When a satellite is held in orbit, what is it orbiting relative to? What's so special about the orbit of geosynchronous satellites?
Well, you're on to something, Elliott. The Space Satellite Handbook defines a satellite as a small body orbiting a larger body. So when a satellite is held in orbit, it is orbiting relative to a larger body. An example is the Surveyor probe which just entered into orbit around Mars. The Surveyor is a satellite in this system because it orbits Mars (the larger body).
Geosynchronous satellites are those man-made satellites which always orbit the Earth at an altitude of 35,785 kilometers (22,236 miles). But that's not all that is special about these satellites. These satellites revolve around the Earth at the same speed at which the Earth rotates, or geosynchronous satellites complete one orbit in exactly one Earth day. Because the orbital velocity matches the spin rate of the Earth, a satellite in geosynchronous orbit appears to hover motionless over a single location on Earth. Because these satellites always look at the same region of the Earth, they are often used to study environmental conditions for that specific region.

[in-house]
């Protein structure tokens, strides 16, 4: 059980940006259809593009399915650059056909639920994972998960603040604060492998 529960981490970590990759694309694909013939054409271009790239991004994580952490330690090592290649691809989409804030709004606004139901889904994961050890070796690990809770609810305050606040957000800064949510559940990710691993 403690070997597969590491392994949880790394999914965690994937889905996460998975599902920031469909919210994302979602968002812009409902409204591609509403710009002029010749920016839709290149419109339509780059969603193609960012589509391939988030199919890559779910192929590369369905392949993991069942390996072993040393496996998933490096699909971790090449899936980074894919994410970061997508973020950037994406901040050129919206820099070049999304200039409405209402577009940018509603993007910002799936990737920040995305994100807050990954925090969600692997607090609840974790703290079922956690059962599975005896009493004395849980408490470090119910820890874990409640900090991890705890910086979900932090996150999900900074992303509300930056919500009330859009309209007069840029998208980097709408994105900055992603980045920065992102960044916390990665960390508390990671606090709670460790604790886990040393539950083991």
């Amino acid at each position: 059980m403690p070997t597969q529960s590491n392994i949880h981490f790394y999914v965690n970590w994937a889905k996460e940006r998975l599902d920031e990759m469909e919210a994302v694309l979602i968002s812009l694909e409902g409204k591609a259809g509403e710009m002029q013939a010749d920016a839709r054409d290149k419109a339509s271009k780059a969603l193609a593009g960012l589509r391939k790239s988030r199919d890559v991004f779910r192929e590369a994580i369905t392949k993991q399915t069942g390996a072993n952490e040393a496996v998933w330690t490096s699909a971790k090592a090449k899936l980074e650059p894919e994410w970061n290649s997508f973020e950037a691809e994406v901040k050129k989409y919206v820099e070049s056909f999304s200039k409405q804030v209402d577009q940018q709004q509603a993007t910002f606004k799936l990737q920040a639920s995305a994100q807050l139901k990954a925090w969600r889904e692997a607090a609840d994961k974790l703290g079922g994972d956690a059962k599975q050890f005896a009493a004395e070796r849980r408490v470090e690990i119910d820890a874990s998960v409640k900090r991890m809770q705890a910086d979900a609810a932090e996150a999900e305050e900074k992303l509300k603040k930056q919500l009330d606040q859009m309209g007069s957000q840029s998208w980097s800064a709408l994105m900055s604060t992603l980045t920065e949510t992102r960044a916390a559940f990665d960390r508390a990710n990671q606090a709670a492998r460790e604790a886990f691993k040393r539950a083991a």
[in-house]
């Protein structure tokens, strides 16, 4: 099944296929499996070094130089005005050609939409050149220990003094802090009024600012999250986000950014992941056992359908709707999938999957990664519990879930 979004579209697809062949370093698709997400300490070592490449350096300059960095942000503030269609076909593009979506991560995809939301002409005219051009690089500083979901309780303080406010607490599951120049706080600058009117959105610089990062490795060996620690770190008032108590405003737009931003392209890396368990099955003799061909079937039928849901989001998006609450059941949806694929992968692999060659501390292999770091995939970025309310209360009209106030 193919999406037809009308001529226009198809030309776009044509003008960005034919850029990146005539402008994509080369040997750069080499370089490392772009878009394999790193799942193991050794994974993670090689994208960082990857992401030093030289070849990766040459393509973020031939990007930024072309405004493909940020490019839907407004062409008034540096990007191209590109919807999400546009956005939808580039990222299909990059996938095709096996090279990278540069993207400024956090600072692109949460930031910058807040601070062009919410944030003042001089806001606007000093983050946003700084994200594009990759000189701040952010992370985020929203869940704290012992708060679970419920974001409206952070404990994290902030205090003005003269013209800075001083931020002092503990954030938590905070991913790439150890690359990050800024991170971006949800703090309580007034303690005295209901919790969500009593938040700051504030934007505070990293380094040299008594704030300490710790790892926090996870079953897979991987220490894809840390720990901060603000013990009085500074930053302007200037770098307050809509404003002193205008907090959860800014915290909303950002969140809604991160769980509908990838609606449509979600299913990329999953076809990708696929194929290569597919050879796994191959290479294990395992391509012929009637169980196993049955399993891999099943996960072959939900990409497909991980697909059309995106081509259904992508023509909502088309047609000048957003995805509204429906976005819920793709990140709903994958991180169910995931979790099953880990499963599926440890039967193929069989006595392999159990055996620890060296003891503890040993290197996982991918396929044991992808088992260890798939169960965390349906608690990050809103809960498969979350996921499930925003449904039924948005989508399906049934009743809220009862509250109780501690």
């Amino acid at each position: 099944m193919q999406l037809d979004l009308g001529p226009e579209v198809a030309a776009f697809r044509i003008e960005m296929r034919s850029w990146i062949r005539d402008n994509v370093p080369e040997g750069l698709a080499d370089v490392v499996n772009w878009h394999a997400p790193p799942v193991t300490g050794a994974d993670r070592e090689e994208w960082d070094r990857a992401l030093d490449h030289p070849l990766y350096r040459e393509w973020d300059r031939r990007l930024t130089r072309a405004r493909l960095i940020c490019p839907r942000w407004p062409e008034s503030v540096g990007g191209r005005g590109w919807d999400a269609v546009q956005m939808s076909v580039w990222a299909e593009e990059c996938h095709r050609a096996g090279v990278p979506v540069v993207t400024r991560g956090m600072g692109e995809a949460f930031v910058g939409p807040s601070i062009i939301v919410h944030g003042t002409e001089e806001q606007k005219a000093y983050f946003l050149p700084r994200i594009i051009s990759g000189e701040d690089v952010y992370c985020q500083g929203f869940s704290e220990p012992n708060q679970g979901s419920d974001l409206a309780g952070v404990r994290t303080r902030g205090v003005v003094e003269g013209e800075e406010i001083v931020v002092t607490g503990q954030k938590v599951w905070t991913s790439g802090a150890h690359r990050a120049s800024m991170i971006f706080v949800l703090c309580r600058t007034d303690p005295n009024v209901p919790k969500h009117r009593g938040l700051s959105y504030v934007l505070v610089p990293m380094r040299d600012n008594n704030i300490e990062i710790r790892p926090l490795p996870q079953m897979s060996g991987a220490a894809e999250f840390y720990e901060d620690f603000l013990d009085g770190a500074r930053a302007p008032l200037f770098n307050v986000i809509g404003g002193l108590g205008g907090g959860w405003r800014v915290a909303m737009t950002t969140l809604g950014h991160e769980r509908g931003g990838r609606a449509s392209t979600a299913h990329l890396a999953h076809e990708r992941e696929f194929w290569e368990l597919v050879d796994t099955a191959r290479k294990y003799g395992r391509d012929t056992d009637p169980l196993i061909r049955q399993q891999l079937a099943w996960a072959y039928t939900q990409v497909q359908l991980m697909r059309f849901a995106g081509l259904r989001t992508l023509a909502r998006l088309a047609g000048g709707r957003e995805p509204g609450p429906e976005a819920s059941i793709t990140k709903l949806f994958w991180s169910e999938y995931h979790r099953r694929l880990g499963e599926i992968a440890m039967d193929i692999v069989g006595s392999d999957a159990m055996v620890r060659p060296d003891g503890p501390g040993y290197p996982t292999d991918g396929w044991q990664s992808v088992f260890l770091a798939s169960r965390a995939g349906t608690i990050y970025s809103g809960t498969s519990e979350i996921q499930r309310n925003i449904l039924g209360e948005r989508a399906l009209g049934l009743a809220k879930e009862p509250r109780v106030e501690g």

In 1945, Arthur C. Clarke wrote of such satellites that would hang stationary over one spot on the Earth's surface. So the region of space where geosynchronous satellites fly is fondly termed the Clarke Belt.
Submitted by Elliott (age 8, England)
(September 30, 1997)
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